Leading Mastercard as their deputy chief security officer, Dr. Alissa Abdullah has a long list of experience including serving as deputy chief security officer for other organizations such as Xerox and the White House. While working these jobs, she founded a company-wide information risk management program and updated the Executive Office of the President’s system’s cloud and virtualization services. She also heads the Emerging Corporate Security Solutions team and hosts the Mastering Cyber Podcast.
With more than twenty years of experience under her belt, Deneen Difiore is currently working at United Airlines as their vice president and chief information security officer after working her way up the ranks at GE. In addition to her current job, she also sits on several boards such as that of Blackbaud and the Internet Security Alliance and has received recognition for her work from publications like Technology Magazine and CSO Magazine.
She may not have finished her undergraduate degree at Stanford University, but Kyla is the real deal when it comes to cybersecurity. As a high school student, she co founded GirlCon Tech, a high school tech conference that brings together a huge group of professionals and students and Bits N’ Bytes, a cybersecurity education program. She also gives presentations on cybersecurity, working to close the skill gap, unite Gen Z to fight the good fight, and promote internet safety for women at RSAC-USA, TEDxChicago, RSA-APJ in Singapore, and NIST’s NICE K12 Conference. To add to her impressive list of accomplishments, she is currently interning for the NSA and the Cybersecurity and Infrastructure Security Agency in Washington DC and will graduate from Stanford in 2024.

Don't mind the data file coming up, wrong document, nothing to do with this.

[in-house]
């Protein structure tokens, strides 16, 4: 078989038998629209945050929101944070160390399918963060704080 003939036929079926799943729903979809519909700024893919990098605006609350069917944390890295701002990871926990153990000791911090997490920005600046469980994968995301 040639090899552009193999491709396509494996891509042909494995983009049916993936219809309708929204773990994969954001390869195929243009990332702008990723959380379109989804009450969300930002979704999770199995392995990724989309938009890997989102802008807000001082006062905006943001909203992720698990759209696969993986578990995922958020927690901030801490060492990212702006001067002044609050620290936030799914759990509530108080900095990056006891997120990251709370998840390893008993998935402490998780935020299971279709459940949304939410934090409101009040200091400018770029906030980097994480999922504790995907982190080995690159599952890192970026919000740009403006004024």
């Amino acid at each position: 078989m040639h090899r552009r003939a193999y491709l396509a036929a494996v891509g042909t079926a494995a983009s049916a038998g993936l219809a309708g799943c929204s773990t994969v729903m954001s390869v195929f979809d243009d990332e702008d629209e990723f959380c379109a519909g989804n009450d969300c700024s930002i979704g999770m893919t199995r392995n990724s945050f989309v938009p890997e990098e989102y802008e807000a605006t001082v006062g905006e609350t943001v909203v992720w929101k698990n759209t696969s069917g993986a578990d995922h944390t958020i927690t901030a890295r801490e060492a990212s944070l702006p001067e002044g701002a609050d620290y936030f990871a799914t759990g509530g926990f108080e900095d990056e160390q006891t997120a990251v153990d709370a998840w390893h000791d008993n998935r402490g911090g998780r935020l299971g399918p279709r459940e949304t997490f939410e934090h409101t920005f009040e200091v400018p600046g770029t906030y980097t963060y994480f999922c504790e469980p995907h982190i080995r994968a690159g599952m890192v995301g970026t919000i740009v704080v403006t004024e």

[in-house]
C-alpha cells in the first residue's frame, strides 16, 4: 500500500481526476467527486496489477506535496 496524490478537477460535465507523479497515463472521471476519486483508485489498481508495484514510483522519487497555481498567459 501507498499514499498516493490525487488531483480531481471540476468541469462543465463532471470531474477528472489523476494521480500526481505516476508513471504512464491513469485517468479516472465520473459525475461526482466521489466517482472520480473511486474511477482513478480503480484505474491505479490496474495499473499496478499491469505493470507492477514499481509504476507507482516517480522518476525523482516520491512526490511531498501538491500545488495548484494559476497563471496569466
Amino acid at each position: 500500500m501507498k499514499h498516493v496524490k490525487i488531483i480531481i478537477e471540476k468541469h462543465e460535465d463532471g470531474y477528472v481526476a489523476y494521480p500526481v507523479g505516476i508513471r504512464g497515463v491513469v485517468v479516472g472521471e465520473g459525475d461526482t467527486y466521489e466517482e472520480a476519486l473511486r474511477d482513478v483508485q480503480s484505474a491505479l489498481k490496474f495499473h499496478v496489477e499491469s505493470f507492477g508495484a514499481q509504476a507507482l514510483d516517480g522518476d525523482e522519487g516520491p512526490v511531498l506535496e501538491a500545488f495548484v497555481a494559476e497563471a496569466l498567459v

These are just a few exemplary women that serve as role models for young girls looking at the possibilities of the future, and as more and more people continue to advocate for women in cybersecurity and STEM, the gender gap will continue to close too. With a huge amount of vacant job positions and a need for more women to be the leaders and role models for future generations, cybersecurity is full of possibilities and now it’s your turn to become the role model. Check out Ironhack’s cybersecurity bootcamp course that will get you ready for the job in no time flat.